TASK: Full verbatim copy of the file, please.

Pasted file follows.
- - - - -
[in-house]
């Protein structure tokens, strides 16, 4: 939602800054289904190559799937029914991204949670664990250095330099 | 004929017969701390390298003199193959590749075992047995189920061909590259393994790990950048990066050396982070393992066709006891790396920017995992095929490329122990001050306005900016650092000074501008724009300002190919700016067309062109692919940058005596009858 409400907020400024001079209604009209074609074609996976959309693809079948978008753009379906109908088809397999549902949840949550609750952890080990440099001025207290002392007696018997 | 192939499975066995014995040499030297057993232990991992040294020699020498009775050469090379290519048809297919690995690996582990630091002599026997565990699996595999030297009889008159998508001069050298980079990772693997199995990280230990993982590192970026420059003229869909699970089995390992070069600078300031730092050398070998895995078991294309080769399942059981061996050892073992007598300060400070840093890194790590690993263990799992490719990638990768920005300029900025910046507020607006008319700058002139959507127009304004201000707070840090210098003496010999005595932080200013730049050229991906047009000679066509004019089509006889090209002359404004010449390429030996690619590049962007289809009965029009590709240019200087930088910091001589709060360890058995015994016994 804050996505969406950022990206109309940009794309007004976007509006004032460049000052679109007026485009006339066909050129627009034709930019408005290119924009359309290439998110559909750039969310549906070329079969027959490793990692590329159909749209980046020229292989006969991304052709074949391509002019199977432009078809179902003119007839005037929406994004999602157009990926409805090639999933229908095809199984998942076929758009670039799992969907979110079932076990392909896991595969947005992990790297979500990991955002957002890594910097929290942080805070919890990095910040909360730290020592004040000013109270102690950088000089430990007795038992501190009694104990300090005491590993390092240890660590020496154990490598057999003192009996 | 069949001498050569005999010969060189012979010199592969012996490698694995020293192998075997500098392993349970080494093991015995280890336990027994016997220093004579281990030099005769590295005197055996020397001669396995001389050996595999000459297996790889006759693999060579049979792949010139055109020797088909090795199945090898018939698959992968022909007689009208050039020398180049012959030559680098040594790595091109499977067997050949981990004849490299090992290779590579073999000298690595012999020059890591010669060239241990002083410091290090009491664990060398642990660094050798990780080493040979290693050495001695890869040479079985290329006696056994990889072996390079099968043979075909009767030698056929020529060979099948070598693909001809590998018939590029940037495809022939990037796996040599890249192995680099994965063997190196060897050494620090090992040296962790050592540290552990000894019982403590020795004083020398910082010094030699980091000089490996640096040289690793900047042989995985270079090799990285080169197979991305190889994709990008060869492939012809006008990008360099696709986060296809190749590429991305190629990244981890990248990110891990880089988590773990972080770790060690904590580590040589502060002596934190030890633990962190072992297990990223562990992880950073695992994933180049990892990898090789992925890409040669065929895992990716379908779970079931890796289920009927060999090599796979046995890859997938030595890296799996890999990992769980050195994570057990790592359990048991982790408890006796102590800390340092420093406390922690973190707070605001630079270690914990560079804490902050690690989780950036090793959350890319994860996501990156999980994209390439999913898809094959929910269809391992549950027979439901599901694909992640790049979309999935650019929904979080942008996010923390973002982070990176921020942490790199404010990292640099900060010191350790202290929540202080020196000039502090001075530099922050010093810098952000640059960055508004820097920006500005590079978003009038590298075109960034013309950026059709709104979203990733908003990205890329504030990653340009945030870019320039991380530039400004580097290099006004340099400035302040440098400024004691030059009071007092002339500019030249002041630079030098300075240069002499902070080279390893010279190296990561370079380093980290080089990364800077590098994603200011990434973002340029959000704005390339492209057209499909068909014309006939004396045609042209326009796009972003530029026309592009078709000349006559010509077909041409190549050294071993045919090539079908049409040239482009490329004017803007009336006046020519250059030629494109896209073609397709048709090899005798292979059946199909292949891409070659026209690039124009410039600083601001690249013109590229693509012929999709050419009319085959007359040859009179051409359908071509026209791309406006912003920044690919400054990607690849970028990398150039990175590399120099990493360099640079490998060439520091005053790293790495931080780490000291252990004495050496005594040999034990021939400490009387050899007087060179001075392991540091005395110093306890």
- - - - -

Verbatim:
[in-house]
């Protein structure tokens, strides 16, 4: 939602800054289904190559799937029914991204949670664990250095330099 | 004929017969701390390298003199193959590749075992047995189920061909590259393994790990950048990066050396982070393992066709006891790396920017995992095929490329122990001050306005900016650092000074501008724009300002190919700016067309062109692919940058005596009858 409400907020400024001079209604009209074609074609996976959309693809079948978008753009379906109908088809397999549902949840949550609750952890080990440099001025207290002392007696018997 | 192939499975066995014995040499030297057993232990991992040294020699020498009775050469090379290519048809297919690995690996582990630091002599026997565990699996595999030297009889008159998508001069050298980079990772693997199995990280230990993982590192970026420059003229869909699970089995390992070069600078300031730092050398070998895995078991294309080769399942059981061996050892073992007598300060400070840093890194790590690993263990799992490719990638990768920005300029900025910046507020607006008319700058002139959507127009304004201000707070840090210098003496010999005595932080200013730049050229991906047009000679066509004019089509006889090209002359404004010449390429030996690619590049962007289809009965029009590709240019200087930088910091001589709060360890058995015994016994 804050996505969406950022990206109309940009794309007004976007509006004032460049000052679109007026485009006339066909050129627009034709930019408005290119924009359309290439998110559909750039969310549906070329079969027959490793990692590329159909749209980046020229292989006969991304052709074949391509002019199977432009078809179902003119007839005037929406994004999602157009990926409805090639999933229908095809199984998942076929758009670039799992969907979110079932076990392909896991595969947005992990790297979500990991955002957002890594910097929290942080805070919890990095910040909360730290020592004040000013109270102690950088000089430990007795038992501190009694104990300090005491590993390092240890660590020496154990490598057999003192009996 | 069949001498050569005999010969060189012979010199592969012996490698694995020293192998075997500098392993349970080494093991015995280890336990027994016997220093004579281990030099005769590295005197055996020397001669396995001389050996595999000459297996790889006759693999060579049979792949010139055109020797088909090795199945090898018939698959992968022909007689009208050039020398180049012959030559680098040594790595091109499977067997050949981990004849490299090992290779590579073999000298690595012999020059890591010669060239241990002083410091290090009491664990060398642990660094050798990780080493040979290693050495001695890869040479079985290329006696056994990889072996390079099968043979075909009767030698056929020529060979099948070598693909001809590998018939590029940037495809022939990037796996040599890249192995680099994965063997190196060897050494620090090992040296962790050592540290552990000894019982403590020795004083020398910082010094030699980091000089490996640096040289690793900047042989995985270079090799990285080169197979991305190889994709990008060869492939012809006008990008360099696709986060296809190749590429991305190629990244981890990248990110891990880089988590773990972080770790060690904590580590040589502060002596934190030890633990962190072992297990990223562990992880950073695992994933180049990892990898090789992925890409040669065929895992990716379908779970079931890796289920009927060999090599796979046995890859997938030595890296799996890999990992769980050195994570057990790592359990048991982790408890006796102590800390340092420093406390922690973190707070605001630079270690914990560079804490902050690690989780950036090793959350890319994860996501990156999980994209390439999913898809094959929910269809391992549950027979439901599901694909992640790049979309999935650019929904979080942008996010923390973002982070990176921020942490790199404010990292640099900060010191350790202290929540202080020196000039502090001075530099922050010093810098952000640059960055508004820097920006500005590079978003009038590298075109960034013309950026059709709104979203990733908003990205890329504030990653340009945030870019320039991380530039400004580097290099006004340099400035302040440098400024004691030059009071007092002339500019030249002041630079030098300075240069002499902070080279390893010279190296990561370079380093980290080089990364800077590098994603200011990434973002340029959000704005390339492209057209499909068909014309006939004396045609042209326009796009972003530029026309592009078709000349006559010509077909041409190549050294071993045919090539079908049409040239482009490329004017803007009336006046020519250059030629494109896209073609397709048709090899005798292979059946199909292949891409070659026209690039124009410039600083601001690249013109590229693509012929999709050419009319085959007359040859009179051409359908071509026209791309406006912003920044690919400054990607690849970028990398150039990175590399120099990493360099640079490998060439520091005053790293790495931080780490000291252990004495050496005594040999034990021939400490009387050899007087060179001075392991540091005395110093306890």